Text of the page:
We’re listening to business. Business leaders asked us to help them thrive in a changing economy. So we did. Last year, we enacted 18 new business-friendly laws. They will help business owners by removing regulatory burdens, restoring some investment tax breaks tax breaks for some investors, and creating the “Made in California” program. We will continue listening to the needs of California’s businesses to ensure that there is a fostered cooperation between the Legislature and the business community.
CRA: What do you think are the biggest challenges California small-business will face in the next several years?
TA: We are happy to see many businesses bouncing back from the Great Recession. The job we have now is to ensure that there is stability again. Now that people are working and spending their hard-earned money, small businesses face challenges with changes to the Affordable Care Act. Since the deadline has been moved to 2015, now is the time when small businesses should evaluate what to do about their health plans.
Another challenge to business, small and large, is cybersecurity. There is an increasing threat of cybercrime to all businesses. The Legislature is looking at these problems and we hope to find a solution sometime soon.
CRA: What is your favorite restaurant when you’re at home in San Diego?
TA: That is a trick question! Are you kidding? I have many favorite restaurants (have you seen me?) in San Diego. We have some of the best restaurants from my home neighborhood of South Park to Point Loma, La Jolla, Solano Beach, Coronado, the newest Cohn restaurant in Imperial Beach. It’s impossible to pick a favorite. I try them all.
CRA: We certainly agree that San Diego has by far some of the most amazing cuisine in our great state, and the CRA San Diego chapter would echo that sentiment. With that said, do you have any secret food indulgences you’d like to share?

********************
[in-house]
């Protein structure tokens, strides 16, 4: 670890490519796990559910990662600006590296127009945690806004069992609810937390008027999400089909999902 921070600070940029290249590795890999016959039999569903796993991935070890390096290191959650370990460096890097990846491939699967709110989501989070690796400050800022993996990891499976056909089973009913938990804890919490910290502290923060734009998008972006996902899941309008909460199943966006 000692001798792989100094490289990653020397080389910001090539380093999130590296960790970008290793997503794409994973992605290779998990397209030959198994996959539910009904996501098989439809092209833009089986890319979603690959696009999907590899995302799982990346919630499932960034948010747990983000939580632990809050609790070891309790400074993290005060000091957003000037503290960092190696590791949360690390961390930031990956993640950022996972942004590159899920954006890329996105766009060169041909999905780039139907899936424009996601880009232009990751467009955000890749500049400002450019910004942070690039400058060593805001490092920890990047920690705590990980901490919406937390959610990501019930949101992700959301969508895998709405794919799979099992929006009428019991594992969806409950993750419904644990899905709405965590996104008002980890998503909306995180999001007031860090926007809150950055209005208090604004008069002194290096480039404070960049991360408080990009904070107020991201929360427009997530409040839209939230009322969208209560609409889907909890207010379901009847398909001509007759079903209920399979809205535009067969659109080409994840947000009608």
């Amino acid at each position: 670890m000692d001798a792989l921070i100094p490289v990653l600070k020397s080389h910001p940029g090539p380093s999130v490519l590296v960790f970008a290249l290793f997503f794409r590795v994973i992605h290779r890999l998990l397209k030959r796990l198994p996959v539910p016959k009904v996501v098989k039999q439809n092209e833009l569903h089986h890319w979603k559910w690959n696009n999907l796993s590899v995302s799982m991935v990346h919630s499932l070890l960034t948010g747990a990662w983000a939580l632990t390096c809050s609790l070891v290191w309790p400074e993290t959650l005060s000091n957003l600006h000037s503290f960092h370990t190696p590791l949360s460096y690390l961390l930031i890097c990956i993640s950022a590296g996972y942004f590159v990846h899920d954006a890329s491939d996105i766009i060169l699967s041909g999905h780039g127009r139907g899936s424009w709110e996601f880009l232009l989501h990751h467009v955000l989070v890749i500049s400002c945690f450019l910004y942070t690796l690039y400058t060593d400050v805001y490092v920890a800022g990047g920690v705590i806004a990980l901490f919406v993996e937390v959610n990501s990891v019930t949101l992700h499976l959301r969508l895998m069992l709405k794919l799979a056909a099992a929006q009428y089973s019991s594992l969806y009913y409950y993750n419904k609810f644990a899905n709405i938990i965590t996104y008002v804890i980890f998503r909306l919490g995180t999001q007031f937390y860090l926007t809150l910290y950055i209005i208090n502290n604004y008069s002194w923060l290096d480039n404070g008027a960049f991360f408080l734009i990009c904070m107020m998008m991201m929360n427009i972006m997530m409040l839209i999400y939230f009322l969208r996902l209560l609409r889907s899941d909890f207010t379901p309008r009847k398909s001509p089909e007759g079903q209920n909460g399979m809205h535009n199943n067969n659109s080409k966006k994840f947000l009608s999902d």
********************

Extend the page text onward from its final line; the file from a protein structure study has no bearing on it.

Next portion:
TA: I love sardines, which drives my spouse crazy.
A little more about Madame Speaker
Atkins represents the people of coastal San Diego, from Imperial Beach, along the Mexican border, north to Solana Beach, and most of central San Diego. She previously served eight years on the San Diego City Council, and became a stabilizing force during a tumultuous period in 2005, stepping in as Acting Mayor after the resignation of the mayor.
Speaker Atkins is a coalition-builder who believes government policies can improve people's lives. She is a leading voice for affordable housing, a powerful advocate for women, and champion for veterans and homeless people.
Before her election as Speaker, she held the position of Majority Leader. She chaired the Assembly Select Committee on Homelessness, and served on committees on Housing and Community Development, Health, Veterans Affairs, as well as the Joint Legislative Audit Committee.
Speaker Atkins was born in Virginia, earned her bachelor's degree in political science from Emory & Henry College, and completed the senior executive program at the John F. Kennedy School of Government at Harvard University.
Her life of public service began in San Diego in the mid-1980s as director of clinic services at Womancare Health Center. She became a staff representative of then-City Councilwoman Christine Kehoe, later winning her mentor's council seat after Kehoe's election to the Assembly. She represented the City of San Diego in the local chapter of the League of California Cities, on the boards of the Metropolitan Transit System, the San Diego Association of Governments, the Regional Housing Working Group and the San Diego River Conservancy.
Atkins lives in the South Park-Golden Hill community of San Diego with her spouse Jennifer LeSar and their dogs, Haley and Joey.